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Travel | Traveling
How Hotels Are Giving Back To The Environment


As travelers look to the future, sustainable travel is becoming more important. A 2021 report by Accenture found that 86 percent of travelers want to travel more sustainably, but only half have managed to do so.

One way to support sustainable travel is to choose hotels that are doing their part to decrease their environmental impact and protect the environment.


Many large hotel brands have made public commitments to reduce their environmental impact. Travel with Purpose is Hilton’s Environmental, Social and Governance (ESG) strategy which details their commitments to drive responsible travel. By 2030, they aim to cut their environmental footprint in half. This involves looking at every aspect of the company, from environmental impact tracking to reviewing their supply chain.

Even small steps add up. Today, 88 percent of Hilton’s portfolio participate in soap recycling. Soap has been recycled into 16 million new bars that have been donated to those in need.

Marriott International is also a leader in hotel sustainability. Their Serve360 lays out their 2025 sustainability and social impact goals, both large and small. Marriott has been replacing single-use plastics in guestrooms, and by the end of 2022, this program will have prevented 500 million tiny bottles going to landfill. They have also worked to reduce internal food waste, with a goal of reducing food waste by 50 percent.

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The company has planted more than 415,000 trees over the last few years. In 2021, Marriott International announced their goal to reach net-zero value chain greenhouse gas (GHG) emissions by no later than 2050.

Hyatt’s World of Care strategy lays out their 2030 environmental goals, which include increased efficiencies, water conservation efforts, and increasing the use of renewable energy and gray water. Best Western Hotels & Resorts is part of the Stay PlasticLess project to reduce disposable plastic, from water bottles to single-use food products. As part of their Stay for the Planet initiative, Best Western has reduced their water footprint by 26 percent, and their energy requirements by 17 percent.
Waikoloa Dry Forest

While hotel brands work on overall sustainability goals, individual hotels and resorts have put their sustainability goals into action locally. Many tap into the unique needs of their local communities.

The Fairmont Orchid on the Island of Hawaii has partnered with the Waikōloa Dry Forest Initiative to plant more than 100 native wiliwili trees in the 275-acre lowland dry forest. To help promote native forest conservation, guests can volunteer to assist in reforestation efforts on the second and fourth Saturdays of the month.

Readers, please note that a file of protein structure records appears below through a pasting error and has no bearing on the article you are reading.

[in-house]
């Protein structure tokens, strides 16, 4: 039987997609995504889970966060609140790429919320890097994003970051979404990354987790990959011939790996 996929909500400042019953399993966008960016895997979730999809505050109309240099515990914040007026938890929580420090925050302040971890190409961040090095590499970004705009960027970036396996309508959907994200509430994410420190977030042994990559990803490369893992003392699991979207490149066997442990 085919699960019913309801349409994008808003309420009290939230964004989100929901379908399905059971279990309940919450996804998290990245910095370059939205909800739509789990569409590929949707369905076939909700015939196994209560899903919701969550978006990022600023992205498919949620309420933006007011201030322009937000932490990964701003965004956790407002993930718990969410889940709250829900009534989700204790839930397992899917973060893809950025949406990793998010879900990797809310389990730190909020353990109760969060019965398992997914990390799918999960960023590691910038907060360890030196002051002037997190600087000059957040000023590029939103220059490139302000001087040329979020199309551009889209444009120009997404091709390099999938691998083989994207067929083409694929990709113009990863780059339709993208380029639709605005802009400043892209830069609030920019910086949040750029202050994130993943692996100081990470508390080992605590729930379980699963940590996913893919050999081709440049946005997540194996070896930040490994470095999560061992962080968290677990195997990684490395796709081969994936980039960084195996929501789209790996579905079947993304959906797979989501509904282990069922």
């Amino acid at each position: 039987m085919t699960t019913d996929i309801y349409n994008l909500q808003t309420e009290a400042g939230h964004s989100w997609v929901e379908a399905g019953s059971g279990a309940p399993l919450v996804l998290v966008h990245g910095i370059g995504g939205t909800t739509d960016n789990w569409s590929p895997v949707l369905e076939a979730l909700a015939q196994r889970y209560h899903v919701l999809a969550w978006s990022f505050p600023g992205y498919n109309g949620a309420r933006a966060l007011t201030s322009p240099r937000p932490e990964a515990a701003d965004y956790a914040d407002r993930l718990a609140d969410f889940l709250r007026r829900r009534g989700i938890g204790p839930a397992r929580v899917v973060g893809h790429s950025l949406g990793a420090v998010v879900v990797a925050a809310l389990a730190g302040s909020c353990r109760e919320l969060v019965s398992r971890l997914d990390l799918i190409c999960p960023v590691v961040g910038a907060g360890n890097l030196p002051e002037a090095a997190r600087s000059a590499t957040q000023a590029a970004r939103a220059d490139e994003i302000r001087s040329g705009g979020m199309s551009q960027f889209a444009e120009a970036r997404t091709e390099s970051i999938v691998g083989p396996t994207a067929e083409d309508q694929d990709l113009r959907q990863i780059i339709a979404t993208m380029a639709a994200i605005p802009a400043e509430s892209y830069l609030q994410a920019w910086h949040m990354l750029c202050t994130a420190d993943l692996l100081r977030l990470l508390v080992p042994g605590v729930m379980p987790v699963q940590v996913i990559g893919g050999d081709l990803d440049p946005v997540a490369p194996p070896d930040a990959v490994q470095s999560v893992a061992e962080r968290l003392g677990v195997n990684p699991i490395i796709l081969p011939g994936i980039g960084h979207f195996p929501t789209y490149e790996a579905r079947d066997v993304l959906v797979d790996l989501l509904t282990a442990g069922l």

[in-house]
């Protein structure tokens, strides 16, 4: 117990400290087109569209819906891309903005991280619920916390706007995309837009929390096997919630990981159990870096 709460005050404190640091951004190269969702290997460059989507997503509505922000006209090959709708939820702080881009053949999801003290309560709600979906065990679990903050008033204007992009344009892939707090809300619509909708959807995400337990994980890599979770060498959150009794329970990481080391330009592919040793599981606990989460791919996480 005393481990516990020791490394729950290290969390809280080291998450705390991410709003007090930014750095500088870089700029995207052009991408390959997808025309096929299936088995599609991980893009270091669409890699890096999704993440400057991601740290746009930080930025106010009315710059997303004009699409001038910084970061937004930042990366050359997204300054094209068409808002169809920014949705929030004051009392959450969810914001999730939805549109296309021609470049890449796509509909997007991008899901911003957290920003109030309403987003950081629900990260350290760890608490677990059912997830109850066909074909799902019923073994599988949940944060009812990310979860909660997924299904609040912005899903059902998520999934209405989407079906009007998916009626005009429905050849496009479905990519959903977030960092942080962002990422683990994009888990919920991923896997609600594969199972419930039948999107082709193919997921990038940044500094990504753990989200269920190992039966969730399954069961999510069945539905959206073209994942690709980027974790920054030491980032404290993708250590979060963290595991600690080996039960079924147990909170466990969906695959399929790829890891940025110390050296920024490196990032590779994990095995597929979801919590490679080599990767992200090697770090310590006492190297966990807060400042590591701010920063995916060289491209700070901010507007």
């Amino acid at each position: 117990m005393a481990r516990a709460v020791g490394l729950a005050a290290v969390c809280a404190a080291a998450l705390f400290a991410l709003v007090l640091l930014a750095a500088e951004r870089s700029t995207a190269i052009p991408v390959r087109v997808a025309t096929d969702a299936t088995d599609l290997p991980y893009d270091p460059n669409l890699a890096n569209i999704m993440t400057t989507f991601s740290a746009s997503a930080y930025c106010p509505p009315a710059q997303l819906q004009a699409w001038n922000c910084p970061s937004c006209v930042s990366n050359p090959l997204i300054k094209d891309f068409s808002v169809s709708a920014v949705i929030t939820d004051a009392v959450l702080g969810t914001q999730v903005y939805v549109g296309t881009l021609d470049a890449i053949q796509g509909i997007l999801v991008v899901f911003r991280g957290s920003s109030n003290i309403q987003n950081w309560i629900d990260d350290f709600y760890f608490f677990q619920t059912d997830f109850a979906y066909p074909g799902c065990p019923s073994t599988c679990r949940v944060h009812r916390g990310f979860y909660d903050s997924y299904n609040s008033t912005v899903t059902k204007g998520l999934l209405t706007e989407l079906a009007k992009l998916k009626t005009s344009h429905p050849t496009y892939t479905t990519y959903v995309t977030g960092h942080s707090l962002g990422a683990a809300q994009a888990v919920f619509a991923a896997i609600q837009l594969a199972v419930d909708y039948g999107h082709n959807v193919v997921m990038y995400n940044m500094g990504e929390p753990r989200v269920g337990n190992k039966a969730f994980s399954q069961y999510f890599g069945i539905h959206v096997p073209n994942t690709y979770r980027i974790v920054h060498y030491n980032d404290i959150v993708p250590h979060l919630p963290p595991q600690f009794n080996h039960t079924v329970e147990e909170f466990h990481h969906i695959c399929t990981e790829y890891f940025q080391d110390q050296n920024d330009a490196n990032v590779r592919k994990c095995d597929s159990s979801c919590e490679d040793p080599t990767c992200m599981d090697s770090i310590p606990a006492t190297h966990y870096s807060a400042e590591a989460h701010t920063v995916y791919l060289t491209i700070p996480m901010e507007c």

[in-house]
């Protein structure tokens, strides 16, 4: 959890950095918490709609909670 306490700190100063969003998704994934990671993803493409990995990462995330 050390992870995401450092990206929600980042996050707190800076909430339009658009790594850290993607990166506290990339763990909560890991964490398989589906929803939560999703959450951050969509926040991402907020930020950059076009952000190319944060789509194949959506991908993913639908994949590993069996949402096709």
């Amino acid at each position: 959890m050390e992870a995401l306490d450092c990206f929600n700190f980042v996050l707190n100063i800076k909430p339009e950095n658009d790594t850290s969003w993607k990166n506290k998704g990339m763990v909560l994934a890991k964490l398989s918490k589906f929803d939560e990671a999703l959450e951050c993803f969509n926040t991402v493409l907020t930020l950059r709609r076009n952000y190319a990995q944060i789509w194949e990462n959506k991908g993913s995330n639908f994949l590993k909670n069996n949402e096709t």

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In Costa Rica, Westin Reserva Concha, W Costa Rica, and Reserva Conchal have started an apiary to protect bees, obtain a high-quality product, and generate employment for people from neighboring communities. The project houses about 5 million bees, distributed in 60 hives. The bees pollinate more than 3,000 hectares of forest, contributing to the continuity of the different ecosystems.

In Bali, the Food & Beverage team at Hilton Bali Resort started a “Know Thy Neighbor” project to work with local vendors and producers in more of the hotel’s culinary offerings. The goal is to support small local enterprises while reducing environmental impact by buying local.
Coral Frame
Four Seasons Resorts Maldives has a marine conservation team that has spent two decades devoted to Marine Savers, one of the region’s most groundbreaking ocean initiatives working in coral propagation, turtle rehabilitation, and manta ray research.

Warming water temperatures in the Maldives have caused massive coral die-offs in recent years. Four Seasons Maldives partnered with local experts on Reefscapers, a successful reef propagation project.

The program is funded by the resort and its guests. Guests can sponsor their own coral frame (and receive photos of the coral as it grows) or help with the coral propagation project at the resort. The process involves attaching coral fragments onto a coral frame—produced by a local co-operative—to boost existing reef habitats and generate new ones. So far, the project has deployed over 7,000 coral frames in the sea surrounding the resorts, resulting in 40 thriving species of coral.

It's just one action among many that are slowly making a difference. As more travelers ask for sustainable travel opportunities, the industry will respond.

“There’s a chance for the travel industry to establish a new way of being where sustainability actions are the norm, not simply the ideal,” says Armando Kraenzlin, Regional VP & GM, Four Seasons Resorts Maldives.